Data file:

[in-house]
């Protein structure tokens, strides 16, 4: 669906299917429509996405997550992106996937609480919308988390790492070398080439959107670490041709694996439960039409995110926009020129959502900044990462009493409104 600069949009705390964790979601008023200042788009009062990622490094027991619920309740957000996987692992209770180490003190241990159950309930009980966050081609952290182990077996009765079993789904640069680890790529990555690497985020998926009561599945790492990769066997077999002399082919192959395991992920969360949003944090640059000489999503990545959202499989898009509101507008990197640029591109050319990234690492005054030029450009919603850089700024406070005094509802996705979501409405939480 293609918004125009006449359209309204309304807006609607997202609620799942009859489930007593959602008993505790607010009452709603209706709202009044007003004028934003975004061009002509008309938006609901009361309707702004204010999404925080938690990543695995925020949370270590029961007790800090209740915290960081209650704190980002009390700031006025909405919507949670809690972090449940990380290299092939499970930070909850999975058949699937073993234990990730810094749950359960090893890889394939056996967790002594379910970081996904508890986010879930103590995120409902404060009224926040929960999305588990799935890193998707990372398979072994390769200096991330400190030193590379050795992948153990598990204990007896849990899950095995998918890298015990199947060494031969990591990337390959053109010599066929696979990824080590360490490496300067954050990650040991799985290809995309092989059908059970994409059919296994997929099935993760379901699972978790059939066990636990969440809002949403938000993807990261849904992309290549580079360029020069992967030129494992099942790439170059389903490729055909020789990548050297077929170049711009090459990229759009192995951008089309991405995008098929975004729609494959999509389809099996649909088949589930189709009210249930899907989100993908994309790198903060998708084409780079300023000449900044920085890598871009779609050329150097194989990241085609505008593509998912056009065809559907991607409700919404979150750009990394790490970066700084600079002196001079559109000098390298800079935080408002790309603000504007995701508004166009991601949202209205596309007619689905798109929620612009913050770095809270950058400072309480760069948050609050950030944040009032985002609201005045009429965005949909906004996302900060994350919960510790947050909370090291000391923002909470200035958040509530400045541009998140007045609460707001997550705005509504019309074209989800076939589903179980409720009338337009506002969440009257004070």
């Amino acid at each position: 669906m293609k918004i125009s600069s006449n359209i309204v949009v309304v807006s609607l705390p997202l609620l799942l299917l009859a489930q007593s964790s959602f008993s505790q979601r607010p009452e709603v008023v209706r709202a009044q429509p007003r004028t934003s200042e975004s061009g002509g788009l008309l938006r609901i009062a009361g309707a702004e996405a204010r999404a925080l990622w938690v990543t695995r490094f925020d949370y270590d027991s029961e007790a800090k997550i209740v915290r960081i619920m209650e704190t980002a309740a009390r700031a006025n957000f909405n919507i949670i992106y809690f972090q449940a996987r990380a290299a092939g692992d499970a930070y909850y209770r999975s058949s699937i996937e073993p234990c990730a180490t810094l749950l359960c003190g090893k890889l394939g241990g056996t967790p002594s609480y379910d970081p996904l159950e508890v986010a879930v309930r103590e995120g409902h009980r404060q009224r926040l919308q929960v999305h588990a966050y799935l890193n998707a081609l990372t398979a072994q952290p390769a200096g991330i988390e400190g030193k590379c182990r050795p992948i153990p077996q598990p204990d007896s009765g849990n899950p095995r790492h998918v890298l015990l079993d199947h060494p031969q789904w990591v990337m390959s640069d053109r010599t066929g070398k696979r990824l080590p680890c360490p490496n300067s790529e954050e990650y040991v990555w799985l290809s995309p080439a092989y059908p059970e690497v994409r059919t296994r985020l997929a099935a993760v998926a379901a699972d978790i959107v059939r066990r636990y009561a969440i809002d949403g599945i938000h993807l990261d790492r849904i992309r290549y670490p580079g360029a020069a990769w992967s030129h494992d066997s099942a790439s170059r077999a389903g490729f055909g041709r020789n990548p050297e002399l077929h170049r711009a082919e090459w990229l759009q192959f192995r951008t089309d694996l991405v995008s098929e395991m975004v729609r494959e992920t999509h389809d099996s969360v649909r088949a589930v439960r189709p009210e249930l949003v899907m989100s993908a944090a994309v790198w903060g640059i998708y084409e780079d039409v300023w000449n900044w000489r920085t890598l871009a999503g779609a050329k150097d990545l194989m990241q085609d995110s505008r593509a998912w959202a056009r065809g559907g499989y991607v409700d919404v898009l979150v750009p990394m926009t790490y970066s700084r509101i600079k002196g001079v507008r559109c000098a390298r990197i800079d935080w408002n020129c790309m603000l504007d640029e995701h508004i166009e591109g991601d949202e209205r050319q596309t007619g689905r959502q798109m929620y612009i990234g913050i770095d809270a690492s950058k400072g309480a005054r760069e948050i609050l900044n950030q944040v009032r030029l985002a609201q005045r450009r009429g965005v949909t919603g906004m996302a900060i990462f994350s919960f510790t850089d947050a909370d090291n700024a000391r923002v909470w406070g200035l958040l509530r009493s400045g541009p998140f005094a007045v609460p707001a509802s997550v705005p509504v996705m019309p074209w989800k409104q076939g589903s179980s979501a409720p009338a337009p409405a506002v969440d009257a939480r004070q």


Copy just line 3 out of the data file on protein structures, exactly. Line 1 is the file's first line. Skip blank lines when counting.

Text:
């Amino acid at each position: 669906m293609k918004i125009s600069s006449n359209i309204v949009v309304v807006s609607l705390p997202l609620l799942l299917l009859a489930q007593s964790s959602f008993s505790q979601r607010p009452e709603v008023v209706r709202a009044q429509p007003r004028t934003s200042e975004s061009g002509g788009l008309l938006r609901i009062a009361g309707a702004e996405a204010r999404a925080l990622w938690v990543t695995r490094f925020d949370y270590d027991s029961e007790a800090k997550i209740v915290r960081i619920m209650e704190t980002a309740a009390r700031a006025n957000f909405n919507i949670i992106y809690f972090q449940a996987r990380a290299a092939g692992d499970a930070y909850y209770r999975s058949s699937i996937e073993p234990c990730a180490t810094l749950l359960c003190g090893k890889l394939g241990g056996t967790p002594s609480y379910d970081p996904l159950e508890v986010a879930v309930r103590e995120g409902h009980r404060q009224r926040l919308q929960v999305h588990a966050y799935l890193n998707a081609l990372t398979a072994q952290p390769a200096g991330i988390e400190g030193k590379c182990r050795p992948i153990p077996q598990p204990d007896s009765g849990n899950p095995r790492h998918v890298l015990l079993d199947h060494p031969q789904w990591v990337m390959s640069d053109r010599t066929g070398k696979r990824l080590p680890c360490p490496n300067s790529e954050e990650y040991v990555w799985l290809s995309p080439a092989y059908p059970e690497v994409r059919t296994r985020l997929a099935a993760v998926a379901a699972d978790i959107v059939r066990r636990y009561a969440i809002d949403g599945i938000h993807l990261d790492r849904i992309r290549y670490p580079g360029a020069a990769w992967s030129h494992d066997s099942a790439s170059r077999a389903g490729f055909g041709r020789n990548p050297e002399l077929h170049r711009a082919e090459w990229l759009q192959f192995r951008t089309d694996l991405v995008s098929e395991m975004v729609r494959e992920t999509h389809d099996s969360v649909r088949a589930v439960r189709p009210e249930l949003v899907m989100s993908a944090a994309v790198w903060g640059i998708y084409e780079d039409v300023w000449n900044w000489r920085t890598l871009a999503g779609a050329k150097d990545l194989m990241q085609d995110s505008r593509a998912w959202a056009r065809g559907g499989y991607v409700d919404v898009l979150v750009p990394m926009t790490y970066s700084r509101i600079k002196g001079v507008r559109c000098a390298r990197i800079d935080w408002n020129c790309m603000l504007d640029e995701h508004i166009e591109g991601d949202e209205r050319q596309t007619g689905r959502q798109m929620y612009i990234g913050i770095d809270a690492s950058k400072g309480a005054r760069e948050i609050l900044n950030q944040v009032r030029l985002a609201q005045r450009r009429g965005v949909t919603g906004m996302a900060i990462f994350s919960f510790t850089d947050a909370d090291n700024a000391r923002v909470w406070g200035l958040l509530r009493s400045g541009p998140f005094a007045v609460p707001a509802s997550v705005p509504v996705m019309p074209w989800k409104q076939g589903s179980s979501a409720p009338a337009p409405a506002v969440d009257a939480r004070q």